More anglers are using kayaks, so there has to be a reason…or maybe lots of reasons.
Every day, thousands of folks commute across Mobile Bay on their way to work. Some of them don’t pay any attention to the water and the wildlife of the Delta as they whizz past while others wish they were on the water fishing instead of driving to another day of work.
For those folks who do observe what’s going on in the Delta, they are beginning to see more people fishing from small, narrow paddle boats. Although kayak fishing is a rather recent development, it’s turning into one of the fastest growing segments of the fishing scene. In fact, the Mobile Delta is becoming a hotbed of kayak fishing.
Why? Well, let’s see what makes kayak fishing on the Mobile Delta so special.
My Recent Kayak Fishing Trip on the Delta
The current of the Blakely River, one of the five rivers of the Mobile Delta, was slow but steady, and a live shrimp on the end of my line was bumping its way down the river as I drifted with the current.
Maintaining control of the drift of my bait was easy in my kayak. A small paddle stroke kept my kayak and line in proper alignment, so I was able to detect any sort of response from fish below.
“Once again, I was reminded of one of the real advantages of fishing from a kayak. When a big, strong fish hits and runs, a kayak is light enough so that the fish never gets a solid, line-breaking pull.”
As I neared a row of familiar old dock pilings on the eastern shore of the river, I felt a rush of adrenaline because I had a good idea of what was about to happen.
In anticipation, I tightened my grip on the rod handle and made one more small paddle adjustment to my slow drift. My rod tip jerked violently down into the water. The reel’s drag made a very nice sound and my kayak was pulled strongly toward the middle of the river. I was on a classic Mobile Delta sleigh ride.
Once again, I was reminded of one of the real advantages of fishing from a kayak. When a big, strong fish hits and runs, a kayak is light enough so that the fish never gets a solid, line-breaking pull. Instead, it moves both boat and angler.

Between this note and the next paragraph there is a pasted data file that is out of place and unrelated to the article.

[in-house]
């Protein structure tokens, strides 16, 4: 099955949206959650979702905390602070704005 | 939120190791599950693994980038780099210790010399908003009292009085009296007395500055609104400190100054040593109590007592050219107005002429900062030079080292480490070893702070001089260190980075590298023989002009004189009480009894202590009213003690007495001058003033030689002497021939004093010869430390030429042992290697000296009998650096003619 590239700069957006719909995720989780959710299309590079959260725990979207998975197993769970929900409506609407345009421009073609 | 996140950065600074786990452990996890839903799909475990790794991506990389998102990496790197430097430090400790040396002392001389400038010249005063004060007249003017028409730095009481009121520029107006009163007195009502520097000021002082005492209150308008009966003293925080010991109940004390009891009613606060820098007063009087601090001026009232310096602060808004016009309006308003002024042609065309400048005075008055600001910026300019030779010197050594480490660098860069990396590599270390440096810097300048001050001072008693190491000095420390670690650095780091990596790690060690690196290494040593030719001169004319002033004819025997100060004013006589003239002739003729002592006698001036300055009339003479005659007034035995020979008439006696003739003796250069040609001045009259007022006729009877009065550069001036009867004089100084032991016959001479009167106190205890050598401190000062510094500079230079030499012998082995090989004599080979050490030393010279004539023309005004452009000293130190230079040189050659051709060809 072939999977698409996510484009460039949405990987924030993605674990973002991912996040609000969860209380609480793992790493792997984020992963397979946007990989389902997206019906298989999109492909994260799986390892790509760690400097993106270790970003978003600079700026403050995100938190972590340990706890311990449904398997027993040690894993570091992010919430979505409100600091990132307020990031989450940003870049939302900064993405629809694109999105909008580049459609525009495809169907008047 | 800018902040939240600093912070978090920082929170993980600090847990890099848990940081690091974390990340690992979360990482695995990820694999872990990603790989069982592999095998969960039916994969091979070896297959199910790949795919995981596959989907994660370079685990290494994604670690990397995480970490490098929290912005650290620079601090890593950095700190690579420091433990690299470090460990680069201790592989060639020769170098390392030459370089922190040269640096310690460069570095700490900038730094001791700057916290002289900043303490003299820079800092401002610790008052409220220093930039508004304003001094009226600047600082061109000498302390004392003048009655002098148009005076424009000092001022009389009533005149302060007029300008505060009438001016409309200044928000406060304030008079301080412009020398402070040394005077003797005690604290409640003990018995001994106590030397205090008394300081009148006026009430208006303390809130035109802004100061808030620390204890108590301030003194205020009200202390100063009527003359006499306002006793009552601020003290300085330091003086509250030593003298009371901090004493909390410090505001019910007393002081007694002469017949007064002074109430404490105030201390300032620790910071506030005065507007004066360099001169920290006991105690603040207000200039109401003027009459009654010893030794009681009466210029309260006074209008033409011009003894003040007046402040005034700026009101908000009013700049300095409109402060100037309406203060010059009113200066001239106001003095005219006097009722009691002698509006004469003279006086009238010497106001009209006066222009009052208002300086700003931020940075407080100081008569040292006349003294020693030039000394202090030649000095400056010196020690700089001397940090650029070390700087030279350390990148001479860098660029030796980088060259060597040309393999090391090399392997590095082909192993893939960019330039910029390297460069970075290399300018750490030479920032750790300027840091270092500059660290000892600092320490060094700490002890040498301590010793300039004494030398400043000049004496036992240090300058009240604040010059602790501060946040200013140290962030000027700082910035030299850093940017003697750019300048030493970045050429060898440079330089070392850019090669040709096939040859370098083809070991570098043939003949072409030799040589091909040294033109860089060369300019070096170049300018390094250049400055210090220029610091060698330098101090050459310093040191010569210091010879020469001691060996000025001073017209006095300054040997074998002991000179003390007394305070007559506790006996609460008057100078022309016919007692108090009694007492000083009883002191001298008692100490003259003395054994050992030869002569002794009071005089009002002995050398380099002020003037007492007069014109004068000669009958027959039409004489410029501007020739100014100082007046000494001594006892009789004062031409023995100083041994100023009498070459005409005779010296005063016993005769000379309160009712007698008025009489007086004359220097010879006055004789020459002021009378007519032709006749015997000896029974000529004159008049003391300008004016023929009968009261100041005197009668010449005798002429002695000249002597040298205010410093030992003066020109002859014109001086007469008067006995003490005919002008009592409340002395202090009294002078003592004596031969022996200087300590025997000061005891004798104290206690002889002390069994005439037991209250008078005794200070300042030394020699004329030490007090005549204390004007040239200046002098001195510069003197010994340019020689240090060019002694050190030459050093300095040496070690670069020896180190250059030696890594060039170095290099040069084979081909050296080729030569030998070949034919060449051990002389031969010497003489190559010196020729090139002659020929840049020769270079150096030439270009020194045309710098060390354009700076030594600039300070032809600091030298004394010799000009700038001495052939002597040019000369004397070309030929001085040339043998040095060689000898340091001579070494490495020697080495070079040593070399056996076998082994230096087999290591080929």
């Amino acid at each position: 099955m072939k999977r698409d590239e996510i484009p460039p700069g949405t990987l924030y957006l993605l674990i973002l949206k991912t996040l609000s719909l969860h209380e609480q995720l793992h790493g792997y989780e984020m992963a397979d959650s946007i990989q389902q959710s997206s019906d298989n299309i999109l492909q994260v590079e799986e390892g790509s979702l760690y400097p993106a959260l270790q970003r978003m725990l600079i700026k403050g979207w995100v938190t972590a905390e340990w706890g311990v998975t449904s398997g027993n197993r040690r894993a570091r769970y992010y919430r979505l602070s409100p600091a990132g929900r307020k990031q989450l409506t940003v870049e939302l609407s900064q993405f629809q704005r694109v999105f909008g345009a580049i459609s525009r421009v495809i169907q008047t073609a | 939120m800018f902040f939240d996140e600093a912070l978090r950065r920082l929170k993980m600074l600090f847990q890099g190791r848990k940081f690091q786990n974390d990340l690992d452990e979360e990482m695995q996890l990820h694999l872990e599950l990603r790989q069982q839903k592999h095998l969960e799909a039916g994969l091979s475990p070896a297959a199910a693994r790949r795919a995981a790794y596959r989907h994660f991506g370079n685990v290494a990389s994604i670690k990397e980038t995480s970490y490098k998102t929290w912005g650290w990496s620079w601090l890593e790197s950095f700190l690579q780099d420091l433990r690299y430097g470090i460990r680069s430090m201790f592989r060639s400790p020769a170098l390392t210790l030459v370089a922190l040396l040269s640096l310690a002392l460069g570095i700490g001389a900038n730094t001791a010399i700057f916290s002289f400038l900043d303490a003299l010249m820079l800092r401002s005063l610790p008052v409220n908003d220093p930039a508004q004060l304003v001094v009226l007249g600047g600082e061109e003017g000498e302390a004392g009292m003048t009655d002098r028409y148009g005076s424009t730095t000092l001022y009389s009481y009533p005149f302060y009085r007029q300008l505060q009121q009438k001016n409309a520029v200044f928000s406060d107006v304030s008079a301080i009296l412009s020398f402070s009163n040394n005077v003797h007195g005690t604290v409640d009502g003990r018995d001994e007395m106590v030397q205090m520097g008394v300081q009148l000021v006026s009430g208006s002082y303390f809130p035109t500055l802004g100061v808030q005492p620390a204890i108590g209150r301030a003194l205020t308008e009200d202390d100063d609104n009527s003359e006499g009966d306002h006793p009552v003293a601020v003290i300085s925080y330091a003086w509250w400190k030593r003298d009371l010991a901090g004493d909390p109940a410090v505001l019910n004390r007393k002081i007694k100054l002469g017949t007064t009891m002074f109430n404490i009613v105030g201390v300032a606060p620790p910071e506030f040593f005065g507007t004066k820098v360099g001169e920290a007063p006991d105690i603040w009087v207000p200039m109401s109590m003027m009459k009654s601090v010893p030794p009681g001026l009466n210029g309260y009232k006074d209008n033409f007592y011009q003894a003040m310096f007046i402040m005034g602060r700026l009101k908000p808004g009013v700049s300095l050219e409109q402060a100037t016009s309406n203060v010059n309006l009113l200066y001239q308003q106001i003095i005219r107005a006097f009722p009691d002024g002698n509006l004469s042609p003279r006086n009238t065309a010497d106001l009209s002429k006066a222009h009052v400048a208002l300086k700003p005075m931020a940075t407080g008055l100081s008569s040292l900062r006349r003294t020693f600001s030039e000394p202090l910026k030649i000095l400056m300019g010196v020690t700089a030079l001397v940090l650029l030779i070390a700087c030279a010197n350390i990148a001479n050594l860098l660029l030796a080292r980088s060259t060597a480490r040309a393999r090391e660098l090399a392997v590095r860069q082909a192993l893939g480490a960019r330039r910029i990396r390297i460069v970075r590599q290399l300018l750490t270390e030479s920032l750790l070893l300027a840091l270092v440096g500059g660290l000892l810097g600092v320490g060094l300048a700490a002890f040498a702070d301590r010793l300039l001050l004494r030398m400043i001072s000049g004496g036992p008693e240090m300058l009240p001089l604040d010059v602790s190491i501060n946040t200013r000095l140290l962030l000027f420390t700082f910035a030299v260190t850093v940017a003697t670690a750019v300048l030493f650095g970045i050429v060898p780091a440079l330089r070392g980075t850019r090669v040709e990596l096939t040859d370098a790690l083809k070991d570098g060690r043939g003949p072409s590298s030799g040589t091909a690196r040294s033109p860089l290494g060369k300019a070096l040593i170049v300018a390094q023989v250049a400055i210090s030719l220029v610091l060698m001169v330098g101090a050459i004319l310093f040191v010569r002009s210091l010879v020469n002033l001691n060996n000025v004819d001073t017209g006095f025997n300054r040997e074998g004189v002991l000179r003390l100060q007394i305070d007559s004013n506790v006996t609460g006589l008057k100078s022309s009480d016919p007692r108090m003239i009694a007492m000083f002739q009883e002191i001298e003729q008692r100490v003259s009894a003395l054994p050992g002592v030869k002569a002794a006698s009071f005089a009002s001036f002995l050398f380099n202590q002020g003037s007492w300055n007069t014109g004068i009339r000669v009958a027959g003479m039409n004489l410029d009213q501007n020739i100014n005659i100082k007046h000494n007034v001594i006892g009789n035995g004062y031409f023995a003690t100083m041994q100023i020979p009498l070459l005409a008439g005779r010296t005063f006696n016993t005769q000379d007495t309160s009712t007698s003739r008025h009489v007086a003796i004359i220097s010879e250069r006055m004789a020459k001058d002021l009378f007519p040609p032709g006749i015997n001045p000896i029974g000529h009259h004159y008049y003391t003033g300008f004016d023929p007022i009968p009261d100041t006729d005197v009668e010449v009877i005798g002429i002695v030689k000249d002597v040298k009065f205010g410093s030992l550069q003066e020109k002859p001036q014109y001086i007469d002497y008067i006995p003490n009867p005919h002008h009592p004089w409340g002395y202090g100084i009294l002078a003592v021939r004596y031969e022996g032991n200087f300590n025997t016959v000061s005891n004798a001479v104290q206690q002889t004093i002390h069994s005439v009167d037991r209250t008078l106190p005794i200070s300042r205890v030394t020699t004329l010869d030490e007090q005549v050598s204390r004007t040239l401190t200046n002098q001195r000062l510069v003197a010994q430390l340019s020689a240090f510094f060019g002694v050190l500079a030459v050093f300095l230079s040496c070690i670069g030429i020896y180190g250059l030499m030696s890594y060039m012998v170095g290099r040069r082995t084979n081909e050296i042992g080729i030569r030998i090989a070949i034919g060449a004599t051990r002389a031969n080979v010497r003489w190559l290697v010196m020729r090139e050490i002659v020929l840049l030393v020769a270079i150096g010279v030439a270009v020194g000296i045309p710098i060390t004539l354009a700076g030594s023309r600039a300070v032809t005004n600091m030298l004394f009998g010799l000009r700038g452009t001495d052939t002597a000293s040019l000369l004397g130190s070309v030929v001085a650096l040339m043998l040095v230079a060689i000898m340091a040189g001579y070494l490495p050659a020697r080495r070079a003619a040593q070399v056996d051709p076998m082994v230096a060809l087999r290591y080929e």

And this strong fish was moving me and my kayak along right well.
It took me ten minutes or so but I used the drag of the reel and the weight of the kayak to wear my hooked fish down. A fine 12-pound redfish soon rolled at the side of my kayak where I could carefully grip its lower jaw. I took a few photos before removing the hook and setting the big red free.
And this was only the most recent red I had caught from my kayak that morning. Several more of different sizes came to me and my kayak that day.
If that scene appeals to you, then perhaps kayak fishing on the Mobile Delta might be just the thing for you. But first, let’s see how Delta kayak angling is done.
What Kind of Kayak?
Brian Carson is a member of the Mobile Bay Kayak Fishing Association, and he fishes the Delta area quite often. He provides us with some timely information about the kayak fishing game.
Selecting a kayak for fishing need not break the bank. “You don’t have to start out with a high-end kayak,” he says. “My wife fishes from an old ten-foot-long Perception kayak that she purchased on sale for about $250 a few years ago. You can find some really good used kayaks on your local Craigslist.”
“The biggest question is what kind of kayak are you comfortable in? Most fishing kayaks are sit-on-top, which are self-bailing. There are also two methods of propulsion-paddle or pedal. Kayak fishing can be the most economical means of fishing. Once you have purchased your kayak, your main expense is essentially over.
“The fact that you do not have to register and tag it annually, purchase fuel and oil, perform annual maintenance, and so on is what makes it an inexpensive means of fishing.”
Kayak angling is so much fun that I have five different kayaks which range from a pretty much top-of-the-line, peddle-powered boat (a Christmas present from my wife and daughter back when I had been very good) to small plastic beginners’ boats or wooden kayaks that I build myself.
Their commonality is that I catch fish from all of them. So, don’t dote on your boat. If the kayak floats, it can be used for fishing.
Where Can I Put In?
Basically, if you can drive to a spot on the Delta, you can put a kayak in and go fishing. There are several launch areas on the Causeway that are perfect for kayak anglers, and the ramps don’t have to be in great shape, either.
Kayaks can be carried, dragged, or simply lifted from the back of a truck or off a roof-top carrier and moved to the water.
Farther up the Delta, multiple fish camps and marinas make kayak launching easy, and public places like Byrne’s Lake north of Spanish Fort give Delta anglers easy access to the fishing.
Kayak anglers can simply drive up either the eastern or western shore of Mobile Bay and look for places that offer access to the water. Caution: don’t cross private property without permission, but a great many public areas allow anglers access to the fish.
Carson says, “There are plenty of places where a sandy spot can provide access that is not necessarily dedicated to launching canoes and kayaks.”